Longitudinal Patterns of Parental Support as Predictors of Children's Competence Motivation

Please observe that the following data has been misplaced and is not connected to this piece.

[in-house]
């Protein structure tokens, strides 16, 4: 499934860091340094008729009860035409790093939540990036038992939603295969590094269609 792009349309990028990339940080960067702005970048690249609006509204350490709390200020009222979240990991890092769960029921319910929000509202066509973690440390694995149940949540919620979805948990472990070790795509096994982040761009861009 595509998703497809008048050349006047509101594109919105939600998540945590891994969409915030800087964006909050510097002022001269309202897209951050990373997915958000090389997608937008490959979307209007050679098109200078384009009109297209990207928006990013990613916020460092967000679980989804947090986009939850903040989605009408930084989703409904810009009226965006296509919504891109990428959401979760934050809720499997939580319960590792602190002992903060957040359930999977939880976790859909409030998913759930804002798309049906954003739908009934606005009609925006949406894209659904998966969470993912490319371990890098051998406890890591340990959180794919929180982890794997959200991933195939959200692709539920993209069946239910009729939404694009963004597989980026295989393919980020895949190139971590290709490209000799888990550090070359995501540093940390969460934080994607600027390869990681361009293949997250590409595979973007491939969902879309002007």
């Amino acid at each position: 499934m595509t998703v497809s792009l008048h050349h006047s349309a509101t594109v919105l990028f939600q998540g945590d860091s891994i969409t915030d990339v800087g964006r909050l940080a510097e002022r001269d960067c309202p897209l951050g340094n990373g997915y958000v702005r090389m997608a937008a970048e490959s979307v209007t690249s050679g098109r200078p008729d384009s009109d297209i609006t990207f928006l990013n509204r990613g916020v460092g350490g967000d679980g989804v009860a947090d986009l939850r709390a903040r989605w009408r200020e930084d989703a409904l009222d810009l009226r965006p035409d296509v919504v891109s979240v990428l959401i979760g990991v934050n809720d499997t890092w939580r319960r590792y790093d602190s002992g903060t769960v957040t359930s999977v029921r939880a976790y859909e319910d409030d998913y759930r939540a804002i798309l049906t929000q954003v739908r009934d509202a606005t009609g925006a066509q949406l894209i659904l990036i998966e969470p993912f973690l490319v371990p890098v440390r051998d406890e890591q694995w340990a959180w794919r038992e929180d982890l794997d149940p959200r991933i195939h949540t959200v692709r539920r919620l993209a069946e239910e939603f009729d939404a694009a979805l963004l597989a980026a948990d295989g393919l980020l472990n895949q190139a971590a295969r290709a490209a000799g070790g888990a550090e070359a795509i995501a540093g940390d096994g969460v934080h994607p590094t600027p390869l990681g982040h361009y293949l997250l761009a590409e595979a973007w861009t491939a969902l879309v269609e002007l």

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<ul><li><p>This article was downloaded by: [University of California Davis]On: 21 November 2014, At: 23:50Publisher: RoutledgeInforma Ltd Registered in England and Wales Registered Number: 1072954 Registered office: Mortimer House,37-41 Mortimer Street, London W1T 3JH, UK</p><p>Early Child Development and CarePublication details, including instructions for authors and subscription information:http://www.tandfonline.com/loi/gecd20</p><p>Longitudinal Patterns of Parental Support as Predictorsof Children's Competence MotivationHans th. Meij a , J. Marianne RiksenWalraven b &amp; Cornelis F.M. Van Lieshout ba Department of Developmental Psychology , University of Nijmegen (now at the NetherlandsInstitute of Care and Welfare , Utrechtb Department of Developmental Psychology , University of NijmegenPublished online: 07 Jul 2006.</p><p>To cite this article: Hans th. Meij , J. Marianne RiksenWalraven &amp; Cornelis F.M. Van Lieshout (2000) Longitudinal Patternsof Parental Support as Predictors of Children's Competence Motivation, Early Child Development and Care, 160:1, 1-15, DOI:10.1080/0030443001600101</p><p>To link to this article: http://dx.doi.org/10.1080/0030443001600101</p><p>PLEASE SCROLL DOWN FOR ARTICLE</p><p>Taylor &amp; Francis makes every effort to ensure the accuracy of all the information (the Content) contained in thepublications on our platform. However, Taylor &amp; Francis, our agents, and our licensors make no representationsor warranties whatsoever as to the accuracy, completeness, or suitability for any purpose of the Content. Anyopinions and views expressed in this publication are the opinions and views of the authors, and are not theviews of or endorsed by Taylor &amp; Francis. The accuracy of the Content should not be relied upon and should beindependently verified with primary sources of information. Taylor and Francis shall not be liable for any losses,actions, claims, proceedings, demands, costs, expenses, damages, and other liabilities whatsoever or howsoevercaused arising directly or indirectly in connection with, in relation to or arising out of the use of the Content.</p><p>This article may be used for research, teaching, and private study purposes. Any substantial or systematicreproduction, redistribution, reselling, loan, sub-licensing, systematic supply, or distribution in anyform to anyone is expressly forbidden. Terms &amp; Conditions of access and use can be found at http://www.tandfonline.com/page/terms-and-conditions</p><p>http://www.tandfonline.com/loi/gecd20http://www.tandfonline.com/action/showCitFormats?doi=10.1080/0030443001600101http://dx.doi.org/10.1080/0030443001600101http://www.tandfonline.com/page/terms-and-conditionshttp://www.tandfonline.com/page/terms-and-conditions</p></li><li><p>Early Child Development and Care, 2000, VoL 160, pp. 1-15Reprints available directly from the publisherPhotocopying permitted by license only</p><p> 2000 OFA (Overseas Publishers Association) N.V.Published by license under</p><p>the Cordon and Breach Publishers imprintPrinted in Singapore.</p><p>Longitudinal Patterns of Parental Supportas Predictors of Children's CompetenceMotivation</p><p>HANS TH. MEIJ1, J. MARIANNE RIKSEN-WALRAVEN2,* andCORNELIS F.M. VAN LIESHOUT2</p><p>1 Department of Developmental Psychology, University of Nijmegen(now at the Netherlands Institute of Care and Welfare, Utrecht)2Department of Developmental Psychology, University of Nijmegen</p><p>(Received 2 December 1999)</p><p>The competence motivation of 77 children at 12 and 30 months was examined inrelation to the quality of support they received from their parents at 6, 9, 12, 18, and30 months. First, the quality of parental support at the separate ages was used topredict the children's competence motivation. Although the quality of parental supportwas moderately stable across time, only weak relationships were found between thequality of parental support the children received at earlier ages and their later competencemotivation. Next, the individual patterns of parental support across time were examinedin relation to children's competence motivation. Using cluster analysis, four groups ofparent-child pairs were identified with similar patterns of parental support across time:(1) increasing, (2) decreasing, (3) stable high, and (4) stable low quality of support.The children in these four groups differed significantly with regard to competencemotivation. Remarkably low levels of competence motivation were found at 30 monthsfor children receiving a decreased quality of parental support over time.</p><p>Key words: Competence motivation, parental support, longitudinal, parent-infantinteraction</p><p>Robert White (1959) described children's competence motivation as an innate anduniversal motive "to interact effectively with the environment" (p.297). AlthoughWhite did not pay much attention to the existence and development of inter-individual differences in the strength of this motive, such individual variation hasbeen the topic of considerable theorizing and research. Harter (1978, 1981)elaborated on White's conceptual framework and was the first to emphasize the</p><p>*Correspondence: J. Marianne Riksen-Walraven, Department of Developmental Psychology,University of Nijmegen, PO Box 9104, 6500 HE Nijmegen, The Netherlands. E-mail: riksen@psych.kun.nl</p><p>1</p><p>Dow</p><p>nloa</p><p>ded </p><p>by [</p><p>Uni</p><p>vers</p><p>ity o</p><p>f C</p><p>alif</p><p>orni</p><p>a D</p><p>avis</p><p>] at</p><p> 23:</p><p>50 2</p><p>1 N</p><p>ovem</p><p>ber </p><p>2014</p></li><li><p>2 H.TH. MEIJ et al.</p><p>social basis of competence motivation. Since then, numerous studies have examinedthe effects of children's social experiences and especially their interactions with theprimary caregiver on the development of competence motivation in the first yearsof life.</p><p>The effects of children's social experiences on their competence motivation areassumed to be mediated by the development of such personal agency beliefs asperceptions of control, perceptions of competence, and self-efficacy beliefs (Bandura,1977; Ford &amp; Thompson, 1985; Lewis &amp; Goldberg, 1969; Riksen-Walraven, 1978;Skinner, 1986; Watson, 1966). According to this point of view, infants experiencethemselves as competent when their acts elicit a response from the environment Suchexperiences promote the development of a generalized sense of self as an effectiveagent, which then provides the motivational basis for further exploration and masteryof the environment Given that the most prominent act-effect contingencies in earlyinfancy are experienced in interaction with the social environment, the extent towhich caregivers respond to their children's signals and thus provide opportunitiesfor the infants to experience their own effectiveness may be considered a powerfuldeterminant of children's competence motivation. And indeed, numerous empiricalstudies have shown parental responsiveness to foster motivational development ininfancy and beyond (Ramey, Starr, Pallas, Whitten &amp; Reed, 1975; Riksen-Walraven,1978; Riksen-Walraven &amp; Van Aken, 1997; Watson, 1972).</p><p>After the first year of life, other aspects of parental behavior gain importance aspartial determinants of children's competence motivation. The manner in whichparents support children during problem solving or the performance of a given task,for example, largely determines the extent to which children experience themselvesas competent Parental encouragement and emotional support in the face offrustration typically stimulate children to persist on a task. Careful structuring ofthe task and the provision of clear instructions attuned to the child's cognitive levelmay also increase children's chances of success. By not interfering with theperformance and allowing children to act on their own, moreover, the children'sattribution of success to their own competence is also promoted. Empirical studieswith toddlers and older preschoolers have clearly shown these aspects of parentalsupport to indeed be related to children's task motivation (Busch-Rossnagel, Knauf-Jensen &amp; DesRosiers, 1995; Frodi, Bridges &amp; Grolnick, 1985; Heckhausen, 1993;Lutkenhaus, 1984; Maslin-Cole, Bretherton &amp; Morgan, 1993; Skinner, 1986; Wachs,1987).</p><p>In sum, there is ample evidence that the quality of parental support affectschildren's competence motivation in the first years of life. The majority of thestudies in this area have measured quality of parental support at only a single pointin time. That is, the quality of parental support is implicitly assumed to be relativelystable over time, which implies that assessment on one or two occasions is sufficientto predict children's competence motivation. The question, however, is whetherpossible changes in parental support over time should not be considered in attemptsto explain the level and development of children's competence motivation. Thatis, intra-individual variation in the quality of parental support may occur and alsobe related to changes in children's competence motivation.</p><p>Dow</p><p>nloa</p><p>ded </p><p>by [</p><p>Uni</p><p>vers</p><p>ity o</p><p>f C</p><p>alif</p><p>orni</p><p>a D</p><p>avis</p><p>] at</p><p> 23:</p><p>50 2</p><p>1 N</p><p>ovem</p><p>ber </p><p>2014</p></li><li><p>LONGITUDINAL PATTERNS 3</p><p>One reason to expect stability in the quality of support provided by parents issimply that the quality of parenting is largely determined by relatively enduringparental characteristics that are, in part, the product of the parents' developmentalhistories (Belsky, 1984; Belsky, Crnic &amp; Woodworth, 1995; Kochanska, Clark &amp;Goldman, 1997) and their genetic endowment (Perusse, 1994). Parental behavioris also obviously influenced by much more variable factors, such as the level of lifestress and social support experienced by the parents (Belsky, 1984; Teti &amp; Gelfand,1992; Simons, Lorenz, Wu &amp; Conger, 1993; Vaughn, Egeland, Waters &amp; Sroufe,1979). For this reason, we can expect at least some change in the quality ofparenting over time. The moderate, stability that has been found in the quality ofparental support across the first few years of life (cf . Pianta, Sroufe &amp; Egeland, 1989)leaves room for the existence of different patterns of parental support across time.</p><p>Although the importance of studying patterns of development at the individuallevel has been recognized in developmental psychology (Burchinal &amp; Appelbaum,1991), longitudinal research has not addressed individual patterns of parentalsupport over time and how such patterns may relate to children's development Inthe present study, we therefore examined individual patterns of parental supportacross a two-year period and related these observed patterns of support to thedevelopment of children's competence motivation.</p><p>METHOD</p><p>Participants</p><p>The present report is based upon a sample of 77 Caucasian first-born children (41boys, 36 girls) and their primary caregivers (76 mothers, 1 father). The parents andchildren were seen when the children were 6, 9, 12, 18, and 30 months old.Originally, 78 families participated, but one family emigrated when the child was12 months old. The sample comprised no premature infants or infants with abnormalmedical histories. All of the children lived in two-parent, working-class families(semi-skilled and unskilled workers). The recruitment of the families was based onthe municipal records from the city of Nijmegen.</p><p>The study was originally designed to be an intervention study. Between the agesof 6 and 12 months, two different intervention programs were carried out. Bothprograms were aimed at improving the quality of support parents provide for theirinfants (i.e. their sensitive responsiveness) and thereby the infants' competencemotivation. Each program was carried out in one randomly selected third of thetotal sample; the remaining third of the sample served as the control group.However, the interventions did not produce the expected differences in quality ofparental support or children's competence motivation (Meij, 1992). In addition,the stability of parental support and the children's competence motivation over timedid not differ for the intervention versus control groups. In light of the above, itwas decided that the combined sample could be considered as homogeneous inthese respects.</p><p>Dow</p><p>nloa</p><p>ded </p><p>by [</p><p>Uni</p><p>vers</p><p>ity o</p><p>f C</p><p>alif</p><p>orni</p><p>a D</p><p>avis</p><p>] at</p><p> 23:</p><p>50 2</p><p>1 N</p><p>ovem</p><p>ber </p><p>2014</p></li><li><p>4 H.TH. MEIJ et al.</p><p>Procedure and Measures</p><p>Quality of Parental Support to the Child</p><p>At all five ages, scores for the quality of parental support were derived fromvideotaped parent-child interaction episodes. At 6, 9, and 12 months, we rated theparents' behavior towards the child using the Ainsworth Sensitivity scale (cf . Ainsworthet al, 1978); at 12, 18, and 30 months, the quality of parental support was assessedusing five rating scales developed by Erickson, Sroufe, and Egeland (1985).</p><p>Ainsworth's Sensitivity Ratings at 6, 9, and 12 Months</p><p>At these ages, parents' sensitive responsiveness to their children's signals was takento be an indicator of the quality of parental support Sensitive responsiveness wasobserved in a 10-minute play session videotaped at home. The parent was askedto play with die child, using a standard set of toys. Sensitive responsiveness was ratedfrom videotape by trained raters using Ainsworth's 9-point Sensitivity Scale (cf.Ainsworth et al., 1978). The inter-rater reliability was high (Pearson correlations of.86, .84, and .86 at the three consecutive ages)</p><p>The Erickson et ah (1985) Ratings at 12, 18, and 30 Months</p><p>From 12 months onwards, the parent-child interactions were videotaped in aninstruction situation at the laboratory. The parent was asked to help the childperform a series of tasks; for example, putting together a jigsaw puzzle or buildinga tower with cubes. At each of the three ages, the parents' behavior was rated usingfive 7-point rating scales (cf. Erickson et al., 1985) intended to capture differentaspects of the support provided to children: supportive presence, respect for diechild's autonomy, adequacy of structure and limit setting, quality of instruction, andhostility.</p><p>Trained raters independently scored all of the interactions. The inter-raterreliabilities, computed on 18 sessions, were .96, .95, .95, .93, and 1.00, respectively,for the above mentioned scales. At all of the three ages, the five scale scoresrepresenting different aspects of parental support proved to be highly consistent(Cronbach's a of .83, .84, and .82, at 12, 18, and 30 months, respectively). Wedierefore decided to sum the five scores with the score for hostility reversed tocreate a single score for the quality of parental support during the instructionalsituation.</p><p>At the age of 12 months, the quality of parental support was assessed both at home(using the Ainsworth scale) and at the lab (using the Erickson et al scales). Thisallowed us to examine the consistency of parental support across situations andcheck the concurrent validity of the rating scales we used. The correlation betweenthe Ainsworth's Sensitivity score at home and the composite score on the Ericksonet al scales at the lab was significant (r(75) = .52, p &lt; .01). In subsequent analyses,we used the Ainsworth Sensitivity score to indicate quality of parental support at6 and 9 months and the composite score on the Erickson et al. scales as a measureof parental support at 12, 18, and 30 months.</p><p>Dow</p><p>nlo...</p></li></ul>